A Guide To Starch Thickeners

Throughout the year, we have established many fundamentals of cooking. We learned what mirepoix is  and used it to flavor stocks and slow roasts. Now, we will take this one step further. How do we turn our stock or pan drippings into a sauce or gravy? How to we prevent our casserole or pot pie from being to runny? How can we recreate the thick stickiness of many Asian dishes at home? The answer is starch, mainly from flour and cornstarch.

Before we look at these two ingredients, both of which contain starch, or long chains of glucose, we have to understand how they thicken things. Starch is very good at absorbing water. As this happens, they release some of their starch molecules, creating a thick liquid. For this to work effectively, the starch molecules, which are clustered, must be separated using fat or water. This creates what we call a roux or slurry. We then add this to a liquid and bring it to a near boil, the temperature required for the starch to effectively release.

I mentioned a roux and a slurry. These are two of the most basic thickeners but they serve different purposes and required different amounts of time to do their magic. Thus, they also have different applications.

A roux is made of flour and fat, traditionally butter, but oil, pan drippings, or even rendering from cooked sausage or bacon work great. To make a roux, we whisk flour into the hot fat to create a paste. Traditionally, this is done at a 1:1 ratio (by weight or volume), however, I prefer a 3:2 flour to fat ratio as insurance. Because raw flour does not taste very good, we need to cook our roux, stirring constantly, for a minute or two until it smells toasty and starts to leave streaks. At this stage, we call it a pale or blond roux and it has its maximum thickening potential. You can cook roux even darker (slowly or else it will turn bitter). A brown roux will have a nice nutty flavor but will only have about half the thickening power of a blond one. Traditionally, gumbo requires a brick red roux which can take an hour or more to achieve. While tasty, it will have a fraction of the thickening power of a blond roux so adjust accordingly.

Now it is time to thicken our liquid, whether it be stock for brown sauces or milk for bechamel. Add the roux to the liquid or the liquid to the roux. The key here is to add it slowly while stirring to prevent clumping. We also, ideally, want one of the two elements to be cold while the other is hot. This will also prevent lumps. To properly thicken, we need to add one ounce (or two tablespoons) or roux for every cup to cup and a quarter (8-10 oz) of liquid. Once combine, we slowly bring the mixture up to a boil, stirring here and there. Once boiled, we can kill the heat if we are happy with the texture or boil for a minute or two until thicker. We need to be careful as overcooking can lead to the starches breaking down. You will notice that as the mixture cools, it will go from a thick liquid to an almost solid jell. This is ok as once reheated slowly, it will return back to its normal state, perhaps aided by a little more liquid. Rouxs are perfect for thickening cream soups, making gravy, creating pie fillings, or building a lovely cheese sauce.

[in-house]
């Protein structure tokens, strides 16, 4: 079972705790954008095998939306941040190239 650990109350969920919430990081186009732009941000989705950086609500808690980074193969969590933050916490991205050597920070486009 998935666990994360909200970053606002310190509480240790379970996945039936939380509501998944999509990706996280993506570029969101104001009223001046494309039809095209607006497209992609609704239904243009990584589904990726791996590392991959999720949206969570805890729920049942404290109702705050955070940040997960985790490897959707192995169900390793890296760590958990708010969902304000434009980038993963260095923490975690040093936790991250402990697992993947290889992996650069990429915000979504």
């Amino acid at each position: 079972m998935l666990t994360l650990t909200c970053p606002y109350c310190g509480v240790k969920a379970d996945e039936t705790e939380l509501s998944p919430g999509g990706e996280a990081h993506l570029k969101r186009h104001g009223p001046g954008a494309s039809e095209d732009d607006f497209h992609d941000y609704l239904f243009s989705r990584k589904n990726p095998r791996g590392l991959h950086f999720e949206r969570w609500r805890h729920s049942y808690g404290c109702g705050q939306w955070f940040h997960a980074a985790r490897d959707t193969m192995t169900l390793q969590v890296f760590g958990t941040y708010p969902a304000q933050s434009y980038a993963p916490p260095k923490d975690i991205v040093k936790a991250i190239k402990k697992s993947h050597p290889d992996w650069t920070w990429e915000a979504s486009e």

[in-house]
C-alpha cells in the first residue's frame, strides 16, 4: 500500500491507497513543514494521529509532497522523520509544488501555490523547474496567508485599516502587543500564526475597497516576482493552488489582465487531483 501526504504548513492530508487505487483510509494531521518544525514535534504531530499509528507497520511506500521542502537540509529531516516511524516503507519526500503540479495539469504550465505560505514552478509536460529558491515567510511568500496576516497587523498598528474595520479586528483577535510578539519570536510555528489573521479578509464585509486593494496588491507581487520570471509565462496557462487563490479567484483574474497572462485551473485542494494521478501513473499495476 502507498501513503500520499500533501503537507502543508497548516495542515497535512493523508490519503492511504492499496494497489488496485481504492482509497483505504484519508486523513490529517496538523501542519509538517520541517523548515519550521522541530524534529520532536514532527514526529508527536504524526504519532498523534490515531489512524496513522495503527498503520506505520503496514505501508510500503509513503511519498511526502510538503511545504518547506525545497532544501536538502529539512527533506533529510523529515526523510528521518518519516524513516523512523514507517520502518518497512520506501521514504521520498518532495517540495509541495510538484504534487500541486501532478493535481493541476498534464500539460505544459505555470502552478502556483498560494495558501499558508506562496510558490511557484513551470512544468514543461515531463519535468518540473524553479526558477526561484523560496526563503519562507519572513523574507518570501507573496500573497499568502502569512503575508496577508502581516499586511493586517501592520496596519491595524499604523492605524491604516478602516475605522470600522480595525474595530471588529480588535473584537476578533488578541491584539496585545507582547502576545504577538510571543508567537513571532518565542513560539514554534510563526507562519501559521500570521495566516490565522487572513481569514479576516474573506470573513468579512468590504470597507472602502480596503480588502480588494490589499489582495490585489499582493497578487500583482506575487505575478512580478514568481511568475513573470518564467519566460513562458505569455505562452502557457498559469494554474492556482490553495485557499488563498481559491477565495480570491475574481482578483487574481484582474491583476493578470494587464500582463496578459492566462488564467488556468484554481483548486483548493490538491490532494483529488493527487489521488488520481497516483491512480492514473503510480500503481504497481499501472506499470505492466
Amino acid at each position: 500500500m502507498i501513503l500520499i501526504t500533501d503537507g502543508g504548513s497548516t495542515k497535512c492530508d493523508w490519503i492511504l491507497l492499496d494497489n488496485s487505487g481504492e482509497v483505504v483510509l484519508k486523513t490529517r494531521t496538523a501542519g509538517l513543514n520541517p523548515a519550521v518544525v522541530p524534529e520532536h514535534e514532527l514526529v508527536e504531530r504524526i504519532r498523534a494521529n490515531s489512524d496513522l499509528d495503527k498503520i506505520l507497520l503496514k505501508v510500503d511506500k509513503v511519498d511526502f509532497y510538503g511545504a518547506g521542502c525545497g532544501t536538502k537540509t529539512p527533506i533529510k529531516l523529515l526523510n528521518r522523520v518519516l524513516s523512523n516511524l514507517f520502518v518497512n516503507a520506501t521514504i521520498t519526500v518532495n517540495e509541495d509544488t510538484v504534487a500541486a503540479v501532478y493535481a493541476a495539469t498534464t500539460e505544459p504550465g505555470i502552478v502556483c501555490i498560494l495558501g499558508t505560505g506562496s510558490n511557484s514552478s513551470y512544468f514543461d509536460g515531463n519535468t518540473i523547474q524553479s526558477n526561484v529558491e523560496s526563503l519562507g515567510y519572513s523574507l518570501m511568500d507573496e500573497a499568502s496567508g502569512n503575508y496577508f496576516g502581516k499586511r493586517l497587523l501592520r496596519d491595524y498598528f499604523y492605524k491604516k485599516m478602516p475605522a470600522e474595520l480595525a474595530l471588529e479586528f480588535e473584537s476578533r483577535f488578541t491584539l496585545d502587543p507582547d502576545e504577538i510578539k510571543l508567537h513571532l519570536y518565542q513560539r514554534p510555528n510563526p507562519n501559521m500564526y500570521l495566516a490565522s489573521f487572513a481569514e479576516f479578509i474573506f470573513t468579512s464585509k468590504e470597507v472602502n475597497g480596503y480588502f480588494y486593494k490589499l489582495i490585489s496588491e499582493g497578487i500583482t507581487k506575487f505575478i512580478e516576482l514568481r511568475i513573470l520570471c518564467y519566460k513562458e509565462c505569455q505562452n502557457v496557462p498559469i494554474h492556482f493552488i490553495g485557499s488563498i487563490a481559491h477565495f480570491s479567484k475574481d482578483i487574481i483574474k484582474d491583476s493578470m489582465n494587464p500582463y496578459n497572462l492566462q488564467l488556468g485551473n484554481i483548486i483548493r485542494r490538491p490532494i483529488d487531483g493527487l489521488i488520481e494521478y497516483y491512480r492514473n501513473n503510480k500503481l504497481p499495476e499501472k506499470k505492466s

There is a variant of a roux called beurre manie, which is flour kneaded into softened butter at a 1:1 ratio. This can be made in advance and kept in the refrigerator. When the time comes to add it to say, a pan sauce, whisk in one once (two tablespoons) per cup of liquid and simmer until thick. The advantage is that it takes a lot less time (and equipment) to thicken. The downside is that it lacks as much thickening power as roux and also has less flavor. It will also not withstand reheating the way a roux thickened mixture will.

Finally, we can always use a cornstarch slurry, or equal parts cold water and cornstarch (or any starch) mixed together. This can be added directly to the pan or mixed into a sauce before it is added to the food (again, 2 tablespoons of slurry per one cup of liquid). When brough to a simmer, it will thicken. Again, this is great because it requires no advanced cooking and can be added right at the end of a dish. The disadvantages are that it is a weaker bond so will not withstand repeated reheated. This makes them ideal for last minute pan sauces and many Asian dishes that rely on a light, sticky, gravy.